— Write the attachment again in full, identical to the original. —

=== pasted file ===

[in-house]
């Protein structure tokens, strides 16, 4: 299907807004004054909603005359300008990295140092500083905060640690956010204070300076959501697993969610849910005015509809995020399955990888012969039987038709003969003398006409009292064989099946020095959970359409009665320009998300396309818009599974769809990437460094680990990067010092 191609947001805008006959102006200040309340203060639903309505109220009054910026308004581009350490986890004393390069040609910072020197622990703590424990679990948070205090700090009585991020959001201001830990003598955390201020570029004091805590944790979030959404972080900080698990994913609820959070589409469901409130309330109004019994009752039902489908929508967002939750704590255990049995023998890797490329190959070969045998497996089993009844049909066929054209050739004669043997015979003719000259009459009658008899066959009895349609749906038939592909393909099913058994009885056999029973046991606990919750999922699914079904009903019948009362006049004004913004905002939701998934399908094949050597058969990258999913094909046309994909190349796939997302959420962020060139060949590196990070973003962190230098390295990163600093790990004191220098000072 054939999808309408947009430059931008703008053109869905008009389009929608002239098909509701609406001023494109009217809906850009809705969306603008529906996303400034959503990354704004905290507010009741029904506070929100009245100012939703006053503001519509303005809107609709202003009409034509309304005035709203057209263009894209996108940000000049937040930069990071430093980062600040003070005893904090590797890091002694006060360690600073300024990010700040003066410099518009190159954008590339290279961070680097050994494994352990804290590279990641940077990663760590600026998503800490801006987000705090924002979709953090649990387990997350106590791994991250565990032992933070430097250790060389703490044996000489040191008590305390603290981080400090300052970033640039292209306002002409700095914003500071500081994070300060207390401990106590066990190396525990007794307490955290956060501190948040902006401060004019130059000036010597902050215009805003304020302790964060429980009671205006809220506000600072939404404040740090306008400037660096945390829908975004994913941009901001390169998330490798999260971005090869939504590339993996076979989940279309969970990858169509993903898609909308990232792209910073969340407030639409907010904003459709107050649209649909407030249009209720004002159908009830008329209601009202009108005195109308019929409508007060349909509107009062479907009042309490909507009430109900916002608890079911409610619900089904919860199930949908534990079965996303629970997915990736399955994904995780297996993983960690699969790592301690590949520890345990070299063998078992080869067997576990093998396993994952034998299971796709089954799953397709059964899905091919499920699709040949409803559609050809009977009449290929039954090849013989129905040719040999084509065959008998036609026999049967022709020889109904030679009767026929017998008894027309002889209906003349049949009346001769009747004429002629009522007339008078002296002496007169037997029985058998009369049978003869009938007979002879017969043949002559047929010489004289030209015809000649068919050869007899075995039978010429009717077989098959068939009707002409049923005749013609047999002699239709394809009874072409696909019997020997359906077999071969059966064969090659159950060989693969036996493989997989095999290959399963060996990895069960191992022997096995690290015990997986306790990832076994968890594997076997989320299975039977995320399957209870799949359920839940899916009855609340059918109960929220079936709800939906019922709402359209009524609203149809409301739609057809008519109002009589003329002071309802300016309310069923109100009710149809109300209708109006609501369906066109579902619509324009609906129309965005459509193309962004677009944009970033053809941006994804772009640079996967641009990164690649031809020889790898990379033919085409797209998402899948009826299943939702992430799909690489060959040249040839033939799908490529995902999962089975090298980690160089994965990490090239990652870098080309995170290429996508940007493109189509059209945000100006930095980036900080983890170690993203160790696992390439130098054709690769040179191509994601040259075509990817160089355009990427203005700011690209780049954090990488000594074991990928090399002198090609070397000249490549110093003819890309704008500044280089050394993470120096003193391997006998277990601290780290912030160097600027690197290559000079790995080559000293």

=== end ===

[in-house]
């Protein structure tokens, strides 16, 4: 299907807004004054909603005359300008990295140092500083905060640690956010204070300076959501697993969610849910005015509809995020399955990888012969039987038709003969003398006409009292064989099946020095959970359409009665320009998300396309818009599974769809990437460094680990990067010092 191609947001805008006959102006200040309340203060639903309505109220009054910026308004581009350490986890004393390069040609910072020197622990703590424990679990948070205090700090009585991020959001201001830990003598955390201020570029004091805590944790979030959404972080900080698990994913609820959070589409469901409130309330109004019994009752039902489908929508967002939750704590255990049995023998890797490329190959070969045998497996089993009844049909066929054209050739004669043997015979003719000259009459009658008899066959009895349609749906038939592909393909099913058994009885056999029973046991606990919750999922699914079904009903019948009362006049004004913004905002939701998934399908094949050597058969990258999913094909046309994909190349796939997302959420962020060139060949590196990070973003962190230098390295990163600093790990004191220098000072 054939999808309408947009430059931008703008053109869905008009389009929608002239098909509701609406001023494109009217809906850009809705969306603008529906996303400034959503990354704004905290507010009741029904506070929100009245100012939703006053503001519509303005809107609709202003009409034509309304005035709203057209263009894209996108940000000049937040930069990071430093980062600040003070005893904090590797890091002694006060360690600073300024990010700040003066410099518009190159954008590339290279961070680097050994494994352990804290590279990641940077990663760590600026998503800490801006987000705090924002979709953090649990387990997350106590791994991250565990032992933070430097250790060389703490044996000489040191008590305390603290981080400090300052970033640039292209306002002409700095914003500071500081994070300060207390401990106590066990190396525990007794307490955290956060501190948040902006401060004019130059000036010597902050215009805003304020302790964060429980009671205006809220506000600072939404404040740090306008400037660096945390829908975004994913941009901001390169998330490798999260971005090869939504590339993996076979989940279309969970990858169509993903898609909308990232792209910073969340407030639409907010904003459709107050649209649909407030249009209720004002159908009830008329209601009202009108005195109308019929409508007060349909509107009062479907009042309490909507009430109900916002608890079911409610619900089904919860199930949908534990079965996303629970997915990736399955994904995780297996993983960690699969790592301690590949520890345990070299063998078992080869067997576990093998396993994952034998299971796709089954799953397709059964899905091919499920699709040949409803559609050809009977009449290929039954090849013989129905040719040999084509065959008998036609026999049967022709020889109904030679009767026929017998008894027309002889209906003349049949009346001769009747004429002629009522007339008078002296002496007169037997029985058998009369049978003869009938007979002879017969043949002559047929010489004289030209015809000649068919050869007899075995039978010429009717077989098959068939009707002409049923005749013609047999002699239709394809009874072409696909019997020997359906077999071969059966064969090659159950060989693969036996493989997989095999290959399963060996990895069960191992022997096995690290015990997986306790990832076994968890594997076997989320299975039977995320399957209870799949359920839940899916009855609340059918109960929220079936709800939906019922709402359209009524609203149809409301739609057809008519109002009589003329002071309802300016309310069923109100009710149809109300209708109006609501369906066109579902619509324009609906129309965005459509193309962004677009944009970033053809941006994804772009640079996967641009990164690649031809020889790898990379033919085409797209998402899948009826299943939702992430799909690489060959040249040839033939799908490529995902999962089975090298980690160089994965990490090239990652870098080309995170290429996508940007493109189509059209945000100006930095980036900080983890170690993203160790696992390439130098054709690769040179191509994601040259075509990817160089355009990427203005700011690209780049954090990488000594074991990928090399002198090609070397000249490549110093003819890309704008500044280089050394993470120096003193391997006998277990601290780290912030160097600027690197290559000079790995080559000293």